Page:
Homeschoolers—and their motivations—are increasingly diverse. A number of innovations, such as online schools, microschools, co-ops, and support centers, are enabling this diversity.
Though frequently left out of the conversation about education, the homeschooling movement has much to teach us about creating more customized and effective school systems. Homeschool families are hyper-autonomous units with tremendous freedom to create curriculum, redesign typical learning pathways, and build innovative partnerships.
Homeschooling is not a monolith and it is not static; families are taking several innovative approaches to redesigning education—forming partnerships with districts, organizing themselves into collaboratives, and finding ways to promote equity.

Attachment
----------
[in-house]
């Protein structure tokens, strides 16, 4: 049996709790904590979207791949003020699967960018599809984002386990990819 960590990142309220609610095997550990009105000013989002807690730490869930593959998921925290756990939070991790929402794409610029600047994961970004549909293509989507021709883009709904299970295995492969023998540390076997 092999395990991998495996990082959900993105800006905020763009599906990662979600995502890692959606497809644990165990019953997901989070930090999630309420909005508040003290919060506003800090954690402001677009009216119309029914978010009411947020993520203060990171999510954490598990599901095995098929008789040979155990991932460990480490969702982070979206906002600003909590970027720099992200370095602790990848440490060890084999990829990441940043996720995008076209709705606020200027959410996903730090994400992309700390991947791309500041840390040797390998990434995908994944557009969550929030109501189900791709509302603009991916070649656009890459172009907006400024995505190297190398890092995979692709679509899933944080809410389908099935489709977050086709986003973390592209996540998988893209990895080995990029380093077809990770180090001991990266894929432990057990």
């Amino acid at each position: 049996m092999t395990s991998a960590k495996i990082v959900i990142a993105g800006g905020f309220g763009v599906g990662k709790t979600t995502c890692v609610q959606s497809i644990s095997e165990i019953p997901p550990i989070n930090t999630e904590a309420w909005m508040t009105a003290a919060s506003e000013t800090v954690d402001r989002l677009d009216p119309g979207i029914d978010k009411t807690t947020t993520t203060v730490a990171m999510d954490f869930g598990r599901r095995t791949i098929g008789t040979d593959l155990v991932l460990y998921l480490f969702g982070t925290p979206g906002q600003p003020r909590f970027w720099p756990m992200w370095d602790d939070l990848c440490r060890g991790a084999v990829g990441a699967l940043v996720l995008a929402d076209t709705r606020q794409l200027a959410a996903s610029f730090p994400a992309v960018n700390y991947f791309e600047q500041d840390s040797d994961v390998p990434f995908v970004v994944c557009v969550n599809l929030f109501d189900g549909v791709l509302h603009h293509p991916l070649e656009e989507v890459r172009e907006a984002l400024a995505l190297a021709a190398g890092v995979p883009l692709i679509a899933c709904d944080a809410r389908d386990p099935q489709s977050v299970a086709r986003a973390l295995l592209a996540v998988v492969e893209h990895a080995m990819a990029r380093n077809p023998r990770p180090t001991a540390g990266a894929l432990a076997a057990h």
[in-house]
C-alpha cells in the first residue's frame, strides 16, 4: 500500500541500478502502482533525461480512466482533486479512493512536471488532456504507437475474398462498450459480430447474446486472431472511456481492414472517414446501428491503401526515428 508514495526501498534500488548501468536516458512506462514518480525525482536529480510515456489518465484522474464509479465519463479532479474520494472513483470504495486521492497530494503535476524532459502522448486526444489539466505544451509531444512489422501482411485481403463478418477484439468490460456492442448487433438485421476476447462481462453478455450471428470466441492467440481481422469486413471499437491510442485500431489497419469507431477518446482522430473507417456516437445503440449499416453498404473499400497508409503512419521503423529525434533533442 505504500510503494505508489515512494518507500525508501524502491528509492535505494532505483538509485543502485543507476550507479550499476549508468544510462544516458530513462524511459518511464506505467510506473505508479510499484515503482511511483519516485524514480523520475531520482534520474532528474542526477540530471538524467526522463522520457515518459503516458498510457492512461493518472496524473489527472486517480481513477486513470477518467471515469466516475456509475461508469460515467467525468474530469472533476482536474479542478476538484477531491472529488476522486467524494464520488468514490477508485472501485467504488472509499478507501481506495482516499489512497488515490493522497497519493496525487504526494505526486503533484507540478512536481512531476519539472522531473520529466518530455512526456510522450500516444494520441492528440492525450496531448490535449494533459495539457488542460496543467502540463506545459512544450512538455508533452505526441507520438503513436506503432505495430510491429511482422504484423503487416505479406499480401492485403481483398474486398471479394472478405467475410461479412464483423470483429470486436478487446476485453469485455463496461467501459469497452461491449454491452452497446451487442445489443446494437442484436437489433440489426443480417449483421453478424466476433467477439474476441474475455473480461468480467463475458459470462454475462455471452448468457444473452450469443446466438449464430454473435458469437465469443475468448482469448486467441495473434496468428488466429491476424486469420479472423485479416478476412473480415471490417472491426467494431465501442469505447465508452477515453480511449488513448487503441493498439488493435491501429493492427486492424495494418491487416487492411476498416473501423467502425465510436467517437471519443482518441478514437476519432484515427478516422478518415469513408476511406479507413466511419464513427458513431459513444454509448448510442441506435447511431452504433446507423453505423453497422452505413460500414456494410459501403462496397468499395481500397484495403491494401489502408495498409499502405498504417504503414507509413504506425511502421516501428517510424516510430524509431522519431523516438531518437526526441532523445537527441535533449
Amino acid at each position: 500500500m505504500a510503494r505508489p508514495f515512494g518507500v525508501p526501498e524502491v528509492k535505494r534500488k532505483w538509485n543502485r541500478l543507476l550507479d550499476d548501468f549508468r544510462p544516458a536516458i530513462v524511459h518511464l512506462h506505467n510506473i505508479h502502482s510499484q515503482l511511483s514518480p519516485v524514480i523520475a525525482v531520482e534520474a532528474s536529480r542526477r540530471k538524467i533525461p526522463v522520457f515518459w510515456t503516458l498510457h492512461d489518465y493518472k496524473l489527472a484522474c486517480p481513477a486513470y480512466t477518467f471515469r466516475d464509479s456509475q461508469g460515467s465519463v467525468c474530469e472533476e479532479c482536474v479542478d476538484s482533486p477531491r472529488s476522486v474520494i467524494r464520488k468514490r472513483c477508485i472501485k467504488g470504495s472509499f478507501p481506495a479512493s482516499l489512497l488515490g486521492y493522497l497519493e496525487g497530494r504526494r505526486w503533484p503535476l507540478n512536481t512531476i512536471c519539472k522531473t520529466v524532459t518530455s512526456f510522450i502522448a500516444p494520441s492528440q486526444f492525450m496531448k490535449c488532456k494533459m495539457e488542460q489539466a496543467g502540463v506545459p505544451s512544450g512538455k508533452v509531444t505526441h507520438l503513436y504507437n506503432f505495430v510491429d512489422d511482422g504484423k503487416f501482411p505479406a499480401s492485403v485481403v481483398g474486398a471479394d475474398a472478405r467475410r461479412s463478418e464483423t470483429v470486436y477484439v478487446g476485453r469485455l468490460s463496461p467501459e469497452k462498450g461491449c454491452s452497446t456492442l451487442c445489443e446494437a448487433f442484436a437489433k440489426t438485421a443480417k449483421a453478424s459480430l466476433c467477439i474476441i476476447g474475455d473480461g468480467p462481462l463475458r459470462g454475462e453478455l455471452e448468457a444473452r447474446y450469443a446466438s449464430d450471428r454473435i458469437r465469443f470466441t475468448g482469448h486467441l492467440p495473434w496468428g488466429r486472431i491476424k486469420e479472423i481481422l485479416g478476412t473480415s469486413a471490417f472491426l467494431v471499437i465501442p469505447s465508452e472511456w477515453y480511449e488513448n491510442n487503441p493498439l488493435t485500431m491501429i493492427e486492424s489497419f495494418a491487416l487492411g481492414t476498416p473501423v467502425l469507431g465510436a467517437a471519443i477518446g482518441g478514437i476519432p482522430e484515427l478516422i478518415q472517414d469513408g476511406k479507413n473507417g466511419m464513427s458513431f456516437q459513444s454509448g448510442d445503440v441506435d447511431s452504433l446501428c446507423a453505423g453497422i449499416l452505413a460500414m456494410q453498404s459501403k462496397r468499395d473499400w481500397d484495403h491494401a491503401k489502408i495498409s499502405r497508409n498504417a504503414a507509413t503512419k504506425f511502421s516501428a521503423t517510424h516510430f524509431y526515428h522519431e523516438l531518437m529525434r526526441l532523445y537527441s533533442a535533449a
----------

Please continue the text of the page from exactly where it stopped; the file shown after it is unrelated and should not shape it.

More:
Homeschooling has been legal in every state since the 1990s. While only 3 percent of K–12 students in the United States are homeschooled, this percentage has grown since 1999 and shows signs of continuing to increase. Homeschooling impacts the lives of millions of children and yet is understudied compared to other sectors of U.S. education.
This brief describes the state of homeschooling in 2019. It explores the changing demographics of homeschoolers, provides an overview of new forms of homeschooling, and outlines the variety of state policies that govern homeschooling.